If it were just a matter of hard work, Eugene Sanders would be back to leading the Idaho City High School basketball team in scoring and rebounding.
That kid is so stinkin strong in his upper body, and so determined, said Dr. Rodde Cox, Sanders physician at Boise Physical Medicine and Rehabilitation Clinic. I love that about him.
A year ago, Sanders was paralyzed from the waist down in a snowboarding accident. Since last February, he has developed the physique of a gymnast, and he impresses friends with what he can do on the high bar in the school weight room.
He hasnt lost his touch at hoops, either. He beats almost anyone who challenges him shooting 3-pointers or playing a game of H-O-R-S-E.
He never misses a home basketball game.
Im the loudest fan, guaranteed. I always scream for my guys, he said.
The wheels of his sporty black-and-green wheelchair are almost never on the ground at the same time, said John McFarlane, a teacher at Idaho City High School and superintendent for the Basin School District.
Hes on two wheels all the time. If he figured out how to be on one, hed do that, McFarlane said.
Sanders life is much like it was before the accident, his mom said.
Hes out and about most weekends with his girlfriend and other friends, who didnt think twice about throwing him into Robie Creek last summer.
HOPING FOR NERVE REGENERATION
Sanders suffered catastrophic injuries when he and a friend were practicing flips off a snowboarding ramp near his familys remote home in the mountains of Boise County.
He lost control, flew 20 feet into the air, curled into a ball to protect his head and landed on his back on a rock. He shattered his T-12 vertebra, which is right where the spinal cord stops and the cell bodies for the nerves in the legs start.
It looked pretty dire at first, Cox said.
The diagnosis of a spinal cord injury meant it was highly unlikely the multisport athlete would ever re-gain function in his legs.
What was unknown, Cox said, was whether the injury was to the cell bodies for his nerves or just the nerves themselves outside the spinal cord.
When its the latter, its possible for new nerves to grow from the back to the legs.
Two years is the maximum time frame that nerves will regenerate, Cox said.
They grow about an inch a month.
WALKING SEEMS A LOT MORE POSSIBLE
Doctors needed two rods and eight screws to repair Sanders back, and he was hospitalized for six weeks.
Immediately after the surgery, he couldnt sit up. He couldnt get out of bed. He couldnt dress himself.
Hes definitely come a long way in a year, said Vicki Sanders, who is thrilled to see her son taking steps in a hospital pool.
Hes also taking steps on a modified treadmill, which has a harness to hold him up because his legs arent strong enough. Physical therapists lock his knees to be sure hes standing straight.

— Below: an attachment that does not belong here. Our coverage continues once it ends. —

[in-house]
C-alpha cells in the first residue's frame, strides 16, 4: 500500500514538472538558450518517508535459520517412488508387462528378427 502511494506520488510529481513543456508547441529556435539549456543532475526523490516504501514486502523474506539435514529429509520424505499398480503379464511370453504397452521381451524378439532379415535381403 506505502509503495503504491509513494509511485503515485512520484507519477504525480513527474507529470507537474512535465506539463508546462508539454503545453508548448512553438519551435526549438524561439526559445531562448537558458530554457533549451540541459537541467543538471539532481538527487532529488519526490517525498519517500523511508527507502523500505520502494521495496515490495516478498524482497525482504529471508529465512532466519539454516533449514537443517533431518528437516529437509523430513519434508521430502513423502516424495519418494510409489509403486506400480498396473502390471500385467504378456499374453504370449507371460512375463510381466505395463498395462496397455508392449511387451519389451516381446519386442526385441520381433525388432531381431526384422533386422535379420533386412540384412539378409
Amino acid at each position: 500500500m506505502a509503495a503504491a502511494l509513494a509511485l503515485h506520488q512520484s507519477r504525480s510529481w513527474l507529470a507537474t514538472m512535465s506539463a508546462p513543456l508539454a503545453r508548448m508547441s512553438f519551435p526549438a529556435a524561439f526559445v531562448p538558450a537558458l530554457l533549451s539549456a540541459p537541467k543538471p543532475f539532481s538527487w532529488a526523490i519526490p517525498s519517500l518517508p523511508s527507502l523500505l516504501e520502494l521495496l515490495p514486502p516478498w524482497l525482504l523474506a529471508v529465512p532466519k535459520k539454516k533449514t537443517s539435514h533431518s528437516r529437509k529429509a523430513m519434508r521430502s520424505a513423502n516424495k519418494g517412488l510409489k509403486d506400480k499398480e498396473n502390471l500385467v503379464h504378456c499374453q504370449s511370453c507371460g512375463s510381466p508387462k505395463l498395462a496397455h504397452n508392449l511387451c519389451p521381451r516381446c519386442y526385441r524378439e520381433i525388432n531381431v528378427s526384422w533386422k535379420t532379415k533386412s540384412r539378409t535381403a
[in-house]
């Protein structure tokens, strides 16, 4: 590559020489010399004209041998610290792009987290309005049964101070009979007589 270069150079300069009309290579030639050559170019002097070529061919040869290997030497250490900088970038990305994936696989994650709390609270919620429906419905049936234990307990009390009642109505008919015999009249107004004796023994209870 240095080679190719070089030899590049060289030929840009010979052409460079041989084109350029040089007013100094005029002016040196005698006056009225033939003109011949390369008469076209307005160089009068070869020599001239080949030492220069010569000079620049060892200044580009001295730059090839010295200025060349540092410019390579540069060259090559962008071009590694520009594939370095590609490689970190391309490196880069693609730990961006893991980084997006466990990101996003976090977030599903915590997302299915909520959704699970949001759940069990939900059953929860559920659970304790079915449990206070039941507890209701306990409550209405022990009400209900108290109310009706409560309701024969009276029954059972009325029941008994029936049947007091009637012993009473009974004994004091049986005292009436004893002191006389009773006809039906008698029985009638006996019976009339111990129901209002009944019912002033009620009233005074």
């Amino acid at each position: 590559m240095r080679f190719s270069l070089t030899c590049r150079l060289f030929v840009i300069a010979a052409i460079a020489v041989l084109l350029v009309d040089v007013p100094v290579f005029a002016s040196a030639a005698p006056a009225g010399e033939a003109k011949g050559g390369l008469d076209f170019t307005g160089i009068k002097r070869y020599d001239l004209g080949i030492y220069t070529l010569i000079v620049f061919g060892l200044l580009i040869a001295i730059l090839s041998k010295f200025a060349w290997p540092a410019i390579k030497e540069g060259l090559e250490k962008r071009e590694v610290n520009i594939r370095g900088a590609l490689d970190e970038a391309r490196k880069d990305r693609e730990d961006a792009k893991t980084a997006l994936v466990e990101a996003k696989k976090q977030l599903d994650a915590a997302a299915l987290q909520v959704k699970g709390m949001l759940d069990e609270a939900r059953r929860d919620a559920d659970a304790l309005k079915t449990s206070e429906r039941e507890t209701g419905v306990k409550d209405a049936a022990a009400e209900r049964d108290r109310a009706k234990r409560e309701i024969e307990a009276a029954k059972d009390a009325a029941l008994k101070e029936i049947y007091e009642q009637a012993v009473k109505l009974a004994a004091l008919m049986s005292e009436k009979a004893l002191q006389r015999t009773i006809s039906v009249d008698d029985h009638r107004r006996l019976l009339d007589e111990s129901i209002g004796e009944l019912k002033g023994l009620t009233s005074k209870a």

His mom said Sanders began moving his legs after about five weeks.
He does physical therapy two times a week in Boise, and he usually does one 90-minute session a week in a hospital pool. Physical therapist Susan Mayo has worked with him from the beginning.
Every week hed come in, hed be doing something new, Mayo said.
During a Friday afternoon session in late January, Mayo said Sanders could be her best patient.
Why? he asked, sounding surprised.
Because of your attitude, she said. You work hard every session.
While at the hospital, the teen became friends with three guys two paraplegics and one quadriplegic who had lost so much more function.
I feel extremely lucky and grateful to have what I have, just being able to have use of my arms, he said.
But he isnt leaving anything to chance. If theres a possibility that he can walk again on his own, he wants to do everything to make that happen.
I never thought I was ever going to get this far, he said. Ive had a couple days when I think, you know, I really will walk again.
He was able to walk in the pool before he gained the strength and ability to crawl on land. The places on his upper thighs where he has feeling arent expanding as much as they are intensifying, he said.
Cox said Sanders upper-body strength will make it significantly easier for him to walk with long leg braces. He believes the teen will be able to do that this year, possibly in time for his high school graduation.
It takes so much energy to walk with those types of braces. For a lot of people, its not very practical, Cox said.
LEARNING FROM OTHERS
Last year, friends arranged for Sanders to meet a Salmon woman who suffered waist-down paralysis after her 1,500-pound horse rolled on her at age 15.
Gabrielle Dance was told she wouldnt regain the ability to walk, and most discouraged her from aiming for that.
After four months at a Shriners hospital in California, she was able to walk out with knee-to-foot braces and a walker.
The 29-year-old still has partial paralysis in both legs but walks well enough without braces or a walker that people dont know what shes been through. She worked for years as a range tech for the Bureau of Land Management.
I did most of my work (on) my horse, said Dance, who now works for the U.S. Forest Services Visitor Information Center in Salmon.
No two spine injuries are exactly the same, so Dance simply offered Sanders encouragement as someone who has been there.
Whats really kind of cool is ... she said Im way ahead of the game, he said.
Sanders, who has a 3.65 GPA, was interested in studying marine biology before his accident. Now hes talking about studying biotechnology at Boise State University.
He wants to research stem cells, which hold great promise in helping him and others regain lost motor function.
Millions of peoples lives could be improved, he said.
Katy Moeller: 377-6413